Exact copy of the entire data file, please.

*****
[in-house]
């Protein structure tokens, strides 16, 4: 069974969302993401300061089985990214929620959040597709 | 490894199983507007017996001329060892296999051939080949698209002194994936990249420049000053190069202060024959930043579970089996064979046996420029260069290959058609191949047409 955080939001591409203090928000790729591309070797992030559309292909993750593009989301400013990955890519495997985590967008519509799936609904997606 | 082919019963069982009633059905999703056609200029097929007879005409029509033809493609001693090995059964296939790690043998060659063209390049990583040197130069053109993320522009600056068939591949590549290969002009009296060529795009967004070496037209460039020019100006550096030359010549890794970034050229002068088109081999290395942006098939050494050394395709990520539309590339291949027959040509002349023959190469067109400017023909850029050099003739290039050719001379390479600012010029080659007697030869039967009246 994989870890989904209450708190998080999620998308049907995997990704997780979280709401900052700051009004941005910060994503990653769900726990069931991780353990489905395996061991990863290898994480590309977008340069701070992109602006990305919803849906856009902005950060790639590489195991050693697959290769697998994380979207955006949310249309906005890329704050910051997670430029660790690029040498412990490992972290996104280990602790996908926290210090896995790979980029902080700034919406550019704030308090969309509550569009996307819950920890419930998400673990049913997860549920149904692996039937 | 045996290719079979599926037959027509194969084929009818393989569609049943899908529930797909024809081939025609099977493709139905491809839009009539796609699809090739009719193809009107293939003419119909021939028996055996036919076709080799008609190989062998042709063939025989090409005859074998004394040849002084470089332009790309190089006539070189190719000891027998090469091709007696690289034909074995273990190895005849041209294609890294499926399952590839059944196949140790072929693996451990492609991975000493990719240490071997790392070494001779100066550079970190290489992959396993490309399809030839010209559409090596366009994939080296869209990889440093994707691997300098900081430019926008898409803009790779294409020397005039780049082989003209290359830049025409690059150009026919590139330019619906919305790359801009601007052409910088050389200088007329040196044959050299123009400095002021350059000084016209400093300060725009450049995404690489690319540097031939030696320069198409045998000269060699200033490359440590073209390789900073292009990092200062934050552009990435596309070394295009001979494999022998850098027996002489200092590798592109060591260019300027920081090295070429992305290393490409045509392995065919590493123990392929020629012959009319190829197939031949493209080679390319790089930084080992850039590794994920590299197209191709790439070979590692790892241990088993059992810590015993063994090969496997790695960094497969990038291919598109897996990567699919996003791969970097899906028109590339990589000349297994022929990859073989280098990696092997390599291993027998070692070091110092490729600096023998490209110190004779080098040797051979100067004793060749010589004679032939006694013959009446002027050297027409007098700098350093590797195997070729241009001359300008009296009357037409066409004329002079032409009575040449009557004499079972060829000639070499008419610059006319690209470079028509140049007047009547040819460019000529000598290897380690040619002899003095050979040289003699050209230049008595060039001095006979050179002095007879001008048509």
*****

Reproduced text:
[in-house]
């Protein structure tokens, strides 16, 4: 069974969302993401300061089985990214929620959040597709 | 490894199983507007017996001329060892296999051939080949698209002194994936990249420049000053190069202060024959930043579970089996064979046996420029260069290959058609191949047409 955080939001591409203090928000790729591309070797992030559309292909993750593009989301400013990955890519495997985590967008519509799936609904997606 | 082919019963069982009633059905999703056609200029097929007879005409029509033809493609001693090995059964296939790690043998060659063209390049990583040197130069053109993320522009600056068939591949590549290969002009009296060529795009967004070496037209460039020019100006550096030359010549890794970034050229002068088109081999290395942006098939050494050394395709990520539309590339291949027959040509002349023959190469067109400017023909850029050099003739290039050719001379390479600012010029080659007697030869039967009246 994989870890989904209450708190998080999620998308049907995997990704997780979280709401900052700051009004941005910060994503990653769900726990069931991780353990489905395996061991990863290898994480590309977008340069701070992109602006990305919803849906856009902005950060790639590489195991050693697959290769697998994380979207955006949310249309906005890329704050910051997670430029660790690029040498412990490992972290996104280990602790996908926290210090896995790979980029902080700034919406550019704030308090969309509550569009996307819950920890419930998400673990049913997860549920149904692996039937 | 045996290719079979599926037959027509194969084929009818393989569609049943899908529930797909024809081939025609099977493709139905491809839009009539796609699809090739009719193809009107293939003419119909021939028996055996036919076709080799008609190989062998042709063939025989090409005859074998004394040849002084470089332009790309190089006539070189190719000891027998090469091709007696690289034909074995273990190895005849041209294609890294499926399952590839059944196949140790072929693996451990492609991975000493990719240490071997790392070494001779100066550079970190290489992959396993490309399809030839010209559409090596366009994939080296869209990889440093994707691997300098900081430019926008898409803009790779294409020397005039780049082989003209290359830049025409690059150009026919590139330019619906919305790359801009601007052409910088050389200088007329040196044959050299123009400095002021350059000084016209400093300060725009450049995404690489690319540097031939030696320069198409045998000269060699200033490359440590073209390789900073292009990092200062934050552009990435596309070394295009001979494999022998850098027996002489200092590798592109060591260019300027920081090295070429992305290393490409045509392995065919590493123990392929020629012959009319190829197939031949493209080679390319790089930084080992850039590794994920590299197209191709790439070979590692790892241990088993059992810590015993063994090969496997790695960094497969990038291919598109897996990567699919996003791969970097899906028109590339990589000349297994022929990859073989280098990696092997390599291993027998070692070091110092490729600096023998490209110190004779080098040797051979100067004793060749010589004679032939006694013959009446002027050297027409007098700098350093590797195997070729241009001359300008009296009357037409066409004329002079032409009575040449009557004499079972060829000639070499008419610059006319690209470079028509140049007047009547040819460019000529000598290897380690040619002899003095050979040289003699050209230049008595060039001095006979050179002095007879001008048509």